Can You Share Something I Can Learn From Your Spiritual Journey?

Question from a reader

Photo by Tianshu Liu on Unsplash

No matter where you go, and no matter where you think you’ve arrived in your life, whether spiritually or materially — do your best to stay grounded. Take nothing for granted. Whether it’s people, experiences, or your level of growth.

We hear that humility is key to reaching wisdom. We see how the disciple often gets frustrated by his tough master. When we are young (literally and metaphorically), we are a bit cocky, and too sure about what we can do. We believe that we are smarter than others, and that we will do things our own way. We rebel.

This is beautiful, it’s the spirit of youth. Just as is falling on our knees right after, and realizing that we need to be humble. We may have tremendous capabilities, and a big potential to do big things. Perhaps we’ve often been told that, or perhaps, we often had the sense that we were meant to do big things in life.

This knowing is true. Our intuition is correct.

But before getting there, we have to master the fundamentals, and apply what we are told very diligently — only once we have mastered the basics, can we start to add our own touch to the whole process.

This is what discipline means.

Discipline isn’t about repeating tasks mechanically. Discipline is about this constant alertness, this constant watchfulness, this honest look at ourselves — as we truly are, whether or not we “like” what we see in us.

Discipline is this continuous learning process. And we cannot be disciplined if we believe to have all the answers, or if we believe to have reached a stage we’re not at. Discipline is humility. And humility is what reminds us that we’re cosmic “babies,” that we don’t have all the answers yet — and once we accept it, we are then free to open our eyes, and learn by observing the facts.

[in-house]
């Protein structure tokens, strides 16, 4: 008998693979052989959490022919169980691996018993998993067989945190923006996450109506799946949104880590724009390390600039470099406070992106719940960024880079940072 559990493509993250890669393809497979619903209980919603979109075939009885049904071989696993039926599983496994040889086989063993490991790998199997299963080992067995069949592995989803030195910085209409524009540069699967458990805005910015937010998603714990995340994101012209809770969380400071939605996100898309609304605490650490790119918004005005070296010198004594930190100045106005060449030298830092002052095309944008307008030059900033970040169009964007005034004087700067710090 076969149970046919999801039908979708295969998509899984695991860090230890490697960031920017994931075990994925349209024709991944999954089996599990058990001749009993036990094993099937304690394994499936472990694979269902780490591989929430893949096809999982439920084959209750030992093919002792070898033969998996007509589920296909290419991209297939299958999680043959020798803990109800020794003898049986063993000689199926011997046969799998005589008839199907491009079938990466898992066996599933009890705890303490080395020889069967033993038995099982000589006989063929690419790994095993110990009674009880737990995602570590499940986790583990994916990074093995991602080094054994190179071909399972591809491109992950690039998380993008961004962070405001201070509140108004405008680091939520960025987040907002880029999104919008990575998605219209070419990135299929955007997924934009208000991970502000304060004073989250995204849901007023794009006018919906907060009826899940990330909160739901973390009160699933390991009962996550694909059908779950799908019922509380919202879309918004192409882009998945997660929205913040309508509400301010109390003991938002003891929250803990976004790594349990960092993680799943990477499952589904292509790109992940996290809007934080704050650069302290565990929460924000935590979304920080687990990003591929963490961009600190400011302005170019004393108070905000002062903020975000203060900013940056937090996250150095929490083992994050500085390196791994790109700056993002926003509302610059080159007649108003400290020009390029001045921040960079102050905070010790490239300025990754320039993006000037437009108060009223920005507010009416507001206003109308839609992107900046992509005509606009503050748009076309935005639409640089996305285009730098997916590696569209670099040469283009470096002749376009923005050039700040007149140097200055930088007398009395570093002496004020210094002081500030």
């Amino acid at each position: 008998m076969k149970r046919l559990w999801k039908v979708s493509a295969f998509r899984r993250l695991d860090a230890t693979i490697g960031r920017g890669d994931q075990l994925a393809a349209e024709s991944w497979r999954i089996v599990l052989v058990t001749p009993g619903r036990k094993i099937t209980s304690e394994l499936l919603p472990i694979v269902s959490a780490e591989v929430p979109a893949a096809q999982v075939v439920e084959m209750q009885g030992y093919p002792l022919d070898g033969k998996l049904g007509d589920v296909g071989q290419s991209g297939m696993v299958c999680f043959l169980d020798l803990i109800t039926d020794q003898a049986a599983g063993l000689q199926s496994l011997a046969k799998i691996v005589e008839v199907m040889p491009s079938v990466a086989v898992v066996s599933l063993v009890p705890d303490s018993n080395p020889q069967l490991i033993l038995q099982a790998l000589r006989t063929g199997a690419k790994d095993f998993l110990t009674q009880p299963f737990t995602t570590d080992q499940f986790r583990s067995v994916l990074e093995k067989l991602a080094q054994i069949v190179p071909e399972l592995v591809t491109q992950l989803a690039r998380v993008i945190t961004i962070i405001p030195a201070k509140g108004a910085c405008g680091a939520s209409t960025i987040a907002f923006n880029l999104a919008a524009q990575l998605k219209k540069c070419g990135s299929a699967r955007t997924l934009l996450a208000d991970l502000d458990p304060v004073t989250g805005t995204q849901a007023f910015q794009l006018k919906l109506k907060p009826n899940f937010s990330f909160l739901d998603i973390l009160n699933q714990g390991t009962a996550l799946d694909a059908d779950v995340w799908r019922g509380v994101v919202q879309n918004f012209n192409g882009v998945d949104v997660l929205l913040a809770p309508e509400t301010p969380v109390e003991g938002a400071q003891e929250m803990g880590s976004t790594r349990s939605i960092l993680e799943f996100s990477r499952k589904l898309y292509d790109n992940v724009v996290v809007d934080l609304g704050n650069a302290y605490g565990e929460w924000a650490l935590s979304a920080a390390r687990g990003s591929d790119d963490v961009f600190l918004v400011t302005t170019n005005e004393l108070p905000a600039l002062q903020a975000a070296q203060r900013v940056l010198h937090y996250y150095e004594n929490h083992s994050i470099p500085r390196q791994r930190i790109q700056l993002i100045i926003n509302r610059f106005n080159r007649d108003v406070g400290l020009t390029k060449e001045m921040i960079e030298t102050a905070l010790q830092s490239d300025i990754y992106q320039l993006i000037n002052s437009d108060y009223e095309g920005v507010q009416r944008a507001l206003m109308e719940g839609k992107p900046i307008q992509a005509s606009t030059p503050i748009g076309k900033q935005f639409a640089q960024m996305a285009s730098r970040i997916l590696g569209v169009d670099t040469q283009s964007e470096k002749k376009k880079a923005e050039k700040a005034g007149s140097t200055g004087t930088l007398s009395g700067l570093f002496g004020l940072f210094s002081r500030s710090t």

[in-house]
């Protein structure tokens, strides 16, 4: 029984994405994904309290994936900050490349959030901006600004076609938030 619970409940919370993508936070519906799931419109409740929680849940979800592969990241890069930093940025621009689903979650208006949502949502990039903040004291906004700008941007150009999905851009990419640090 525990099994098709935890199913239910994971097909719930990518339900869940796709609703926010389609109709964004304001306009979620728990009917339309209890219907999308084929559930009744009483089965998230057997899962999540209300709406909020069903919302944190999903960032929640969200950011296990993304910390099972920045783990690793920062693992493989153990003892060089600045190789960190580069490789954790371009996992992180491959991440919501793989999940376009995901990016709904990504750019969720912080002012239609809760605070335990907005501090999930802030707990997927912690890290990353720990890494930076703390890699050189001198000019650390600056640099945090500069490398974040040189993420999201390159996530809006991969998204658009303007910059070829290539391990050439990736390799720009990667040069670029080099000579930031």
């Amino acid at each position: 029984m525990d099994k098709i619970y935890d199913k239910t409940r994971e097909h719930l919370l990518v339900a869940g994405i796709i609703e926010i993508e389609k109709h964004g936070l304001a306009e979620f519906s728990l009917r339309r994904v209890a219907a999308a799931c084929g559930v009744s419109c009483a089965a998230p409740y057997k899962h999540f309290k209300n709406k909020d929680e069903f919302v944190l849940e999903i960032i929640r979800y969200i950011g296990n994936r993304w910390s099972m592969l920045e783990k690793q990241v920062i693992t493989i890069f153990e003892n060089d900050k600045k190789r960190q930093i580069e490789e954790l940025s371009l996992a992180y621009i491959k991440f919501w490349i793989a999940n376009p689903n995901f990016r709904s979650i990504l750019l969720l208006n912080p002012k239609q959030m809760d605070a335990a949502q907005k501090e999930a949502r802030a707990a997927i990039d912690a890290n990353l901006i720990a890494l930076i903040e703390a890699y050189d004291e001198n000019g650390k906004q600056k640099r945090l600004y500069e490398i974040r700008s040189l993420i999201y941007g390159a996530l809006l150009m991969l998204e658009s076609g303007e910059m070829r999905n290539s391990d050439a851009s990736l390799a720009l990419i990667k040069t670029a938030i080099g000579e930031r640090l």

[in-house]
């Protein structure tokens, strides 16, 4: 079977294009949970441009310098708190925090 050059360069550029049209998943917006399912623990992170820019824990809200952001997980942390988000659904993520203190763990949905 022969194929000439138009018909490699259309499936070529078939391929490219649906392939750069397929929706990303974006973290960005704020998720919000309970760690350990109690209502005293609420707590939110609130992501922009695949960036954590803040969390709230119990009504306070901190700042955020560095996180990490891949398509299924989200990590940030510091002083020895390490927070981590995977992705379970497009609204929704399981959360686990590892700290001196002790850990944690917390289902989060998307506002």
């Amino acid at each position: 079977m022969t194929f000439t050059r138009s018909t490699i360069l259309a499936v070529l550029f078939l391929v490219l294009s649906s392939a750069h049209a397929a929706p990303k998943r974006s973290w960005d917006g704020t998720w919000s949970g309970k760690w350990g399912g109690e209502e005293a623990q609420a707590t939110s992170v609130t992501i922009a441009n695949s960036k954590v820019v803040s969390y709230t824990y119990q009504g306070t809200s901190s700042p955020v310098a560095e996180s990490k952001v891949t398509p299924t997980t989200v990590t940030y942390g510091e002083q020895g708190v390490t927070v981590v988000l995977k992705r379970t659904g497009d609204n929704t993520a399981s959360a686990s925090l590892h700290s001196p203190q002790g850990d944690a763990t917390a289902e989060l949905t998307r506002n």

Another important thing: it’s okay to notice things in us we may not like.

Perhaps we thought we were a saint, then someone comes into our life and we notice that we have nasty thoughts. It’s okay. Not to have nasty thoughts and feed them obviously. But to become aware of this “shadow” of ours. The more we learn to open our eyes on those aspects of ourselves we have refused to look at because we were told they were “evil” or “immoral,” the less power they have over us.

That’s how we integrate our different fragments. And live with more power, confidence, and purpose. Confidence and purpose come from embracing reality as it is. That’s how we grow, and mature.

Let’s accept our humaneness first. Once we do, we are capable of going beyond it.

I hope this answer helped.

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